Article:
It was March 13, 1943. Lenard finally got a job, but it was not in Kansas. Nope it was smack dab in the high rise city of New York. He was hired by this newspaper company called the Wall Street Journal. He was hired to be a reporter about the stock market and the new businesses.
Lenard, Ruth, and I were at the train station waiting for our train to arrive. My family was there as well to say our final goodbyes. Lenard was in a black and white pin stripe business suit with a matching hat. His business shoes were covered in dust and dirt but that’s because the train station did not have cement. He was holding Ruth, who was six months old at the time and wearing a white dress with a matching bonnet. And then there was me, wearing an everyday white dress that I had sewn with a black coat with my hair up in a bun. I had on my stockings and my favorite pair of saddle shoes. I know Lenard wanted me to dress all high class but I was a country girl. I was not made to wear fancy earrings and heels that hurt my feet.
Our train was in sight so my parents wanted to take one last picture of the “happy” couple before we took off for their new adventure. I was not happy. I did not want to go. I cried the whole time I packed up our belongings because I knew that we would not come back.
We stood in front of the station’s building which was made of dirt stained bricks and had black bars on the windows of which I don’t know why. There was never any crime in our town. While staring off into the distance in remembrance of what I was leaving behind, Lenard whispered in my ear, “Dear smile for the camera and for the new life we are going to have.” I was not happy at all and there was no way I would smile for this picture. How could you smile at a time like this where you are leaving your family, your childhood memories, and your whole life behind! So as my father snapped that picture, there we were. Lenard with a big grin on his face, Ruth whom was crying because she had not eaten yet, and I with a soured face that told everyone I did not want to go to New York.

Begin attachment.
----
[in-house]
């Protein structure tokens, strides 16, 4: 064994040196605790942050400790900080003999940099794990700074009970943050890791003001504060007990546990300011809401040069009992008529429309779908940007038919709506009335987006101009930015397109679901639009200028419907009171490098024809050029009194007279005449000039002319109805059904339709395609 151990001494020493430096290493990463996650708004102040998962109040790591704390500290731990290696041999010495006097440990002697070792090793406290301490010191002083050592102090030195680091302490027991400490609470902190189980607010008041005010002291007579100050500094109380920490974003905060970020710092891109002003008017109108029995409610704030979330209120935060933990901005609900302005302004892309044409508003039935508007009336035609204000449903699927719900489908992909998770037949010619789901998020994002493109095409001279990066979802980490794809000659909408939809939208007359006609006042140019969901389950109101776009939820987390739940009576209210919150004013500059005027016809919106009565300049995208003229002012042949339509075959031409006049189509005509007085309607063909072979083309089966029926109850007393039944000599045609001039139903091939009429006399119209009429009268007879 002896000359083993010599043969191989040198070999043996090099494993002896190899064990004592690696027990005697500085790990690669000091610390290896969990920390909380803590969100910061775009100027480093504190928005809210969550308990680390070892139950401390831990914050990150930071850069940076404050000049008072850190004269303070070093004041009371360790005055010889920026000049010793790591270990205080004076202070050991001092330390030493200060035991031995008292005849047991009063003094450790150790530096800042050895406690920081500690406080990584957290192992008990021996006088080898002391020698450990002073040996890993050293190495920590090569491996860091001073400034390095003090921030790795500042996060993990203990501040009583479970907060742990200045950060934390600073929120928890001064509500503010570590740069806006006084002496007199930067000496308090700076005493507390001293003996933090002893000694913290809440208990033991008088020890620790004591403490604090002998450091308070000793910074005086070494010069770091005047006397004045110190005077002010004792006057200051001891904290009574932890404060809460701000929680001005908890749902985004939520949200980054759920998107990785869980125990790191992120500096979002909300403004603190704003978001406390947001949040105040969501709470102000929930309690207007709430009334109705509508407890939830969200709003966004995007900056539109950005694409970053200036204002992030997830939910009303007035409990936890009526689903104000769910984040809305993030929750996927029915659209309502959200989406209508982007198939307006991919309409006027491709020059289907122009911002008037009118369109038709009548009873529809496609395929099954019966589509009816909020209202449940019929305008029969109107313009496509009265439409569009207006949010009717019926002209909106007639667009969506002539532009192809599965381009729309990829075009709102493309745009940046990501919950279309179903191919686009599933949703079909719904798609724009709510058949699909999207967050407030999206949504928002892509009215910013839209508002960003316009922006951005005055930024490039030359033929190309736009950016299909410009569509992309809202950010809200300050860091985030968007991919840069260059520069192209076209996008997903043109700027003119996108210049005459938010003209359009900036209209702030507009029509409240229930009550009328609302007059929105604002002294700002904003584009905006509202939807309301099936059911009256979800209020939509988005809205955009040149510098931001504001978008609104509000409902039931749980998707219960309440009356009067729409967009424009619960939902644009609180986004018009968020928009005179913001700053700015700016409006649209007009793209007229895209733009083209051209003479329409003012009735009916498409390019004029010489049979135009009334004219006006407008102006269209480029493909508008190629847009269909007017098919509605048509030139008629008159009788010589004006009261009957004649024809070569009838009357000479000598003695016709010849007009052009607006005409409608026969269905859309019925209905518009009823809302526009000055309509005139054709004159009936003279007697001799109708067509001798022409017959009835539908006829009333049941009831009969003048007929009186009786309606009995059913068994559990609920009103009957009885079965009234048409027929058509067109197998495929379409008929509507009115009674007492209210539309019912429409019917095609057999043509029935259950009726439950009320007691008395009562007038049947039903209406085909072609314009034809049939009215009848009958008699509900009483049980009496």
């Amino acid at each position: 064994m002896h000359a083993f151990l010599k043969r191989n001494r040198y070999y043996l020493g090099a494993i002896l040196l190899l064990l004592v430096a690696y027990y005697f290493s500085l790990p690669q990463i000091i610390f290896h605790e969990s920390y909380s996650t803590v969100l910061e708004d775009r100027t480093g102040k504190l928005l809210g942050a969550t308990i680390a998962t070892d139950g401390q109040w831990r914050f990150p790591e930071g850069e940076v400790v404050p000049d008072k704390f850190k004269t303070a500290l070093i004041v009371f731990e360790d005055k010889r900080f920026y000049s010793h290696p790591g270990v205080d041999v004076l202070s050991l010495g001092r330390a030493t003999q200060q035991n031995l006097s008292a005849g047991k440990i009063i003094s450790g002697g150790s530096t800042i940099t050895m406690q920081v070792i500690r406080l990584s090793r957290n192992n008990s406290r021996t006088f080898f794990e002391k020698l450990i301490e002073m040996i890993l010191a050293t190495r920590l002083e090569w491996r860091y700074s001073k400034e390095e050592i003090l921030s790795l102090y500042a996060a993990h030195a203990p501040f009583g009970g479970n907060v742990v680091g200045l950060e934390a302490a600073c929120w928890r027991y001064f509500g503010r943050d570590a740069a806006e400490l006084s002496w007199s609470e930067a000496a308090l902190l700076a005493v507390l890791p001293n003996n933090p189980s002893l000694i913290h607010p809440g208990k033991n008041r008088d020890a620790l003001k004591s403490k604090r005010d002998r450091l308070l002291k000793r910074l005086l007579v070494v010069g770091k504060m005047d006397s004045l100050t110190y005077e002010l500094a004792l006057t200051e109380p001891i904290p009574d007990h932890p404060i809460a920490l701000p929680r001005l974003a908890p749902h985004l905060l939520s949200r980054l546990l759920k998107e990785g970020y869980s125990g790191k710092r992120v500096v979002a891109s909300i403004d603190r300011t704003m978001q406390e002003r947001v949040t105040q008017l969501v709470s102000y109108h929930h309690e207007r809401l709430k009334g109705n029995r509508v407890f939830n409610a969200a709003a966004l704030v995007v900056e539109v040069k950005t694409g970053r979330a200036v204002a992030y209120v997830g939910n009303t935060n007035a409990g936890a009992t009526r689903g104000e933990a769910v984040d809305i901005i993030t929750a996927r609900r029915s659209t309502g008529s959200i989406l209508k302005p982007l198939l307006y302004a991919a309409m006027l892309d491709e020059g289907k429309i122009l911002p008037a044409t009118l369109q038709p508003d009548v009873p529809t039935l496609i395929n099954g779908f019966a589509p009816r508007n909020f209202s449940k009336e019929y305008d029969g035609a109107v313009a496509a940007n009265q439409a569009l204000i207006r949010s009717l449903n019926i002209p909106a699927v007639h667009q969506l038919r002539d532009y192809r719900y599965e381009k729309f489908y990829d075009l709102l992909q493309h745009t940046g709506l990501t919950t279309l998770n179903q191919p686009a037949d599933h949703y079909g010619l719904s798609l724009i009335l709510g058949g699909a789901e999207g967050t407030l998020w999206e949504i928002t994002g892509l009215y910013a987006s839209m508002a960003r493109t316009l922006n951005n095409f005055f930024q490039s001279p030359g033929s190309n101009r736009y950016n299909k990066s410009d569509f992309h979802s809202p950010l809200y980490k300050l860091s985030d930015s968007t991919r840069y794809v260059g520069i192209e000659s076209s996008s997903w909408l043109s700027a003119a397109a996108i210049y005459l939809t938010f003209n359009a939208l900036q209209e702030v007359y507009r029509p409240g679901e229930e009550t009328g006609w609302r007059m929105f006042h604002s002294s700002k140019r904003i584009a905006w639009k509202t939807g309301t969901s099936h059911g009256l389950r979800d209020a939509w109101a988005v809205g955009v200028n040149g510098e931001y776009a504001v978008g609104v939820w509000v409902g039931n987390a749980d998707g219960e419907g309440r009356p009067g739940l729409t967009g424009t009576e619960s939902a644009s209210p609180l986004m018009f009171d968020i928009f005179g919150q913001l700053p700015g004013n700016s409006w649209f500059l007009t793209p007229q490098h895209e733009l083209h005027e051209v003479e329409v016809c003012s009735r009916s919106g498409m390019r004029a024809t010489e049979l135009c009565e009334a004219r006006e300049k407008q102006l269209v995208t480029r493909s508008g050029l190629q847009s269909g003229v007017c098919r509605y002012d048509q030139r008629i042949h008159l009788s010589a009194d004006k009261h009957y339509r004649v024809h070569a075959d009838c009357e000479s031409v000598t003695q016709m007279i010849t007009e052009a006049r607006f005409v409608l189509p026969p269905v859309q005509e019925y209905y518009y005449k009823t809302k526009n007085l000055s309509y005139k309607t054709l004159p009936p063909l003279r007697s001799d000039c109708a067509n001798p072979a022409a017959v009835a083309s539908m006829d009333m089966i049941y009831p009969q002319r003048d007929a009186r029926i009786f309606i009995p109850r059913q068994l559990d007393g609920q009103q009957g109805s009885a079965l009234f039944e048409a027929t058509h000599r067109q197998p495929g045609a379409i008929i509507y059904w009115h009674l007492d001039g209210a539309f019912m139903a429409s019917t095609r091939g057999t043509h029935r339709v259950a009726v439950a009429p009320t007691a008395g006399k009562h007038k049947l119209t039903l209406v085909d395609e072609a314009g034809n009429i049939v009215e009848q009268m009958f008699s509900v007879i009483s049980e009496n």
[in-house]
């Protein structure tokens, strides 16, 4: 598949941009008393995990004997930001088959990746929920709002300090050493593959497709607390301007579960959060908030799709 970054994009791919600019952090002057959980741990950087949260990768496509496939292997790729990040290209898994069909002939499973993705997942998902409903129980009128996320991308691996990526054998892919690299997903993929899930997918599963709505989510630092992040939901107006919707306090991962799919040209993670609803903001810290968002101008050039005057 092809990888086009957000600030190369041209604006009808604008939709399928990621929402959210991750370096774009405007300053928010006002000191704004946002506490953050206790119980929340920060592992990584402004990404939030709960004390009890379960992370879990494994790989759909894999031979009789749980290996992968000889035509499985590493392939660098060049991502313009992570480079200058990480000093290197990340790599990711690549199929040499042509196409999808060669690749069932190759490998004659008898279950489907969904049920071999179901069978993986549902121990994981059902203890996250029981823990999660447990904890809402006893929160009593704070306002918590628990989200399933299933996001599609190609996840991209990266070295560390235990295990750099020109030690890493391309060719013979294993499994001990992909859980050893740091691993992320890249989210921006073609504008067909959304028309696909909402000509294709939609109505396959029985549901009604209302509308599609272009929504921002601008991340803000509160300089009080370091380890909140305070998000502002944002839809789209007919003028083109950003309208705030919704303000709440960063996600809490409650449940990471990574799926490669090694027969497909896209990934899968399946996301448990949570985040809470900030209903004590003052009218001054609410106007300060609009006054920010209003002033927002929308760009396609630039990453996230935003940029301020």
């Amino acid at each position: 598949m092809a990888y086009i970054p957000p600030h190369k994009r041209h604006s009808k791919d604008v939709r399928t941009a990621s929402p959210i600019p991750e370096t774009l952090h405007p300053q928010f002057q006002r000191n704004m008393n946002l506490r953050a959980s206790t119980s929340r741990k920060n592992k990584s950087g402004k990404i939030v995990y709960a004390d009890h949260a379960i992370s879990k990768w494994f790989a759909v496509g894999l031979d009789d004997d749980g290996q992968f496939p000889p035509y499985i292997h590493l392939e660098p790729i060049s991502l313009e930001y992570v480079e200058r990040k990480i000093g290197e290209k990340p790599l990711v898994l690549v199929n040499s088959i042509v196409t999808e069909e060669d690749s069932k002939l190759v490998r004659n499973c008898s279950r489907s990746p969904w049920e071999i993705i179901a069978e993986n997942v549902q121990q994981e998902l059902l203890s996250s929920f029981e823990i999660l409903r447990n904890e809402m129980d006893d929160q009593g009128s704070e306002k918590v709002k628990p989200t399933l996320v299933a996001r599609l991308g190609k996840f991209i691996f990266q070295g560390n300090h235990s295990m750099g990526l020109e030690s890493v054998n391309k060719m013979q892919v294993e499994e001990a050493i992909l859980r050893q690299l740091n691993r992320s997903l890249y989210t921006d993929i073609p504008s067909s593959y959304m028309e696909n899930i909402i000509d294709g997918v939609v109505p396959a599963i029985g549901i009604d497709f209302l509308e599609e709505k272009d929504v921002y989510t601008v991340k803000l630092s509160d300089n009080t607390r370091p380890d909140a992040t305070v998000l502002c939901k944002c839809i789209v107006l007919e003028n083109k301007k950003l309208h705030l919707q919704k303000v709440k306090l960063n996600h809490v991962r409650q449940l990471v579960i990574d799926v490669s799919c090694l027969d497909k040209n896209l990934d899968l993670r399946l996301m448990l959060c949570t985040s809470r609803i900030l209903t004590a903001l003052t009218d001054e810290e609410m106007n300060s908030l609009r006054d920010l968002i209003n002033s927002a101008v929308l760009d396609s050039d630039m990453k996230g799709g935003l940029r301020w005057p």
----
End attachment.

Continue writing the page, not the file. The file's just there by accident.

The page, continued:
It took us nearly 2 days to arrive to New York. Not only were we exhausted but overwhelmed of the huge buildings and skyscrapers that lined the sky above our heads. I had never seen such tall buildings before. I was not in Kansas anymore. This was a completely new world and I did not like it.
Lenard had found us an apartment among the city. They were called “flats” which I still have no clue why. It was a lot different than our home we had. We had no front yard and surrounding us was a loud environment of car horns and people’s raised voices shouting at each other. Lenard was excited for the change. He told me it had great potential and success for us. All I wanted was to be at home sewing a new dress for Ruth or making homemade preserves with mother. There was no way I was going to accept this city. It is not home to me.

The author's comments:
Our teacher gave us an old photo and told us to write a story about it describing this person's life and the picture.

Similar Articles


This article has 0 comments.


MacMillan Books

Aspiring Writer? Take Our Online Course!